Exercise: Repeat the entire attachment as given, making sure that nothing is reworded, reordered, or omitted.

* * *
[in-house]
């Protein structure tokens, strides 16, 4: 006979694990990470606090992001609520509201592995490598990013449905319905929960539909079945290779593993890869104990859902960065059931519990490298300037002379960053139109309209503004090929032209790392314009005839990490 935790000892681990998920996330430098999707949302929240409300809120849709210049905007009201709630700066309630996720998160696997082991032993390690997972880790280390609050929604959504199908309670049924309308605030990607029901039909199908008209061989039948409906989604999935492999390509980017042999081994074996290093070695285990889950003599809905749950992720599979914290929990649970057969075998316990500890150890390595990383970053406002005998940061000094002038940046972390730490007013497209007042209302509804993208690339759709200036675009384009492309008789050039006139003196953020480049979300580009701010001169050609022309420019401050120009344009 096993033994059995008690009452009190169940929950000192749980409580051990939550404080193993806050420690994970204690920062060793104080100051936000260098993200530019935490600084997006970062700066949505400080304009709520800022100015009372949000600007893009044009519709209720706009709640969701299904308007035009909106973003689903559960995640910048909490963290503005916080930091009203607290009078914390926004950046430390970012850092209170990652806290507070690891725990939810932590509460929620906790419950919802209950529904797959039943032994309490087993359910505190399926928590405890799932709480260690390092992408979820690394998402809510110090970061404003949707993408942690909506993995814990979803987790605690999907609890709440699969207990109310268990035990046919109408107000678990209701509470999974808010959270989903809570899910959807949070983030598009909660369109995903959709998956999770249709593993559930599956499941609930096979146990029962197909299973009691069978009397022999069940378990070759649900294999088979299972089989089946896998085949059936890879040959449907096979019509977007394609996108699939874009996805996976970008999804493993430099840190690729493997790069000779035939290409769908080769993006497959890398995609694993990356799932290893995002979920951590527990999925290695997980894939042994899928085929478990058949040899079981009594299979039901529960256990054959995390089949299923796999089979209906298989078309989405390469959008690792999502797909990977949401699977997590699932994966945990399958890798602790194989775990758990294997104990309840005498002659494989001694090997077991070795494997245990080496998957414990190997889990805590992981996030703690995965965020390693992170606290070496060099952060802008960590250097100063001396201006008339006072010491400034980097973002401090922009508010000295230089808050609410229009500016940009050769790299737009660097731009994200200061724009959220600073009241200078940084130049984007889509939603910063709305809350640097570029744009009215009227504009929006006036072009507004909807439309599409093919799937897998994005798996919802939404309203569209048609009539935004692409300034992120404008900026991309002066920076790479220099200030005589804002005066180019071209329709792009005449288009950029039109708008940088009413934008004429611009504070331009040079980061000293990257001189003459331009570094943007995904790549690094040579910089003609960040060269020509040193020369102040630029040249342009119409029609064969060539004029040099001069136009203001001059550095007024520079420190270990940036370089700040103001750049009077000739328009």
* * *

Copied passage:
[in-house]
């Protein structure tokens, strides 16, 4: 006979694990990470606090992001609520509201592995490598990013449905319905929960539909079945290779593993890869104990859902960065059931519990490298300037002379960053139109309209503004090929032209790392314009005839990490 935790000892681990998920996330430098999707949302929240409300809120849709210049905007009201709630700066309630996720998160696997082991032993390690997972880790280390609050929604959504199908309670049924309308605030990607029901039909199908008209061989039948409906989604999935492999390509980017042999081994074996290093070695285990889950003599809905749950992720599979914290929990649970057969075998316990500890150890390595990383970053406002005998940061000094002038940046972390730490007013497209007042209302509804993208690339759709200036675009384009492309008789050039006139003196953020480049979300580009701010001169050609022309420019401050120009344009 096993033994059995008690009452009190169940929950000192749980409580051990939550404080193993806050420690994970204690920062060793104080100051936000260098993200530019935490600084997006970062700066949505400080304009709520800022100015009372949000600007893009044009519709209720706009709640969701299904308007035009909106973003689903559960995640910048909490963290503005916080930091009203607290009078914390926004950046430390970012850092209170990652806290507070690891725990939810932590509460929620906790419950919802209950529904797959039943032994309490087993359910505190399926928590405890799932709480260690390092992408979820690394998402809510110090970061404003949707993408942690909506993995814990979803987790605690999907609890709440699969207990109310268990035990046919109408107000678990209701509470999974808010959270989903809570899910959807949070983030598009909660369109995903959709998956999770249709593993559930599956499941609930096979146990029962197909299973009691069978009397022999069940378990070759649900294999088979299972089989089946896998085949059936890879040959449907096979019509977007394609996108699939874009996805996976970008999804493993430099840190690729493997790069000779035939290409769908080769993006497959890398995609694993990356799932290893995002979920951590527990999925290695997980894939042994899928085929478990058949040899079981009594299979039901529960256990054959995390089949299923796999089979209906298989078309989405390469959008690792999502797909990977949401699977997590699932994966945990399958890798602790194989775990758990294997104990309840005498002659494989001694090997077991070795494997245990080496998957414990190997889990805590992981996030703690995965965020390693992170606290070496060099952060802008960590250097100063001396201006008339006072010491400034980097973002401090922009508010000295230089808050609410229009500016940009050769790299737009660097731009994200200061724009959220600073009241200078940084130049984007889509939603910063709305809350640097570029744009009215009227504009929006006036072009507004909807439309599409093919799937897998994005798996919802939404309203569209048609009539935004692409300034992120404008900026991309002066920076790479220099200030005589804002005066180019071209329709792009005449288009950029039109708008940088009413934008004429611009504070331009040079980061000293990257001189003459331009570094943007995904790549690094040579910089003609960040060269020509040193020369102040630029040249342009119409029609064969060539004029040099001069136009203001001059550095007024520079420190270990940036370089700040103001750049009077000739328009």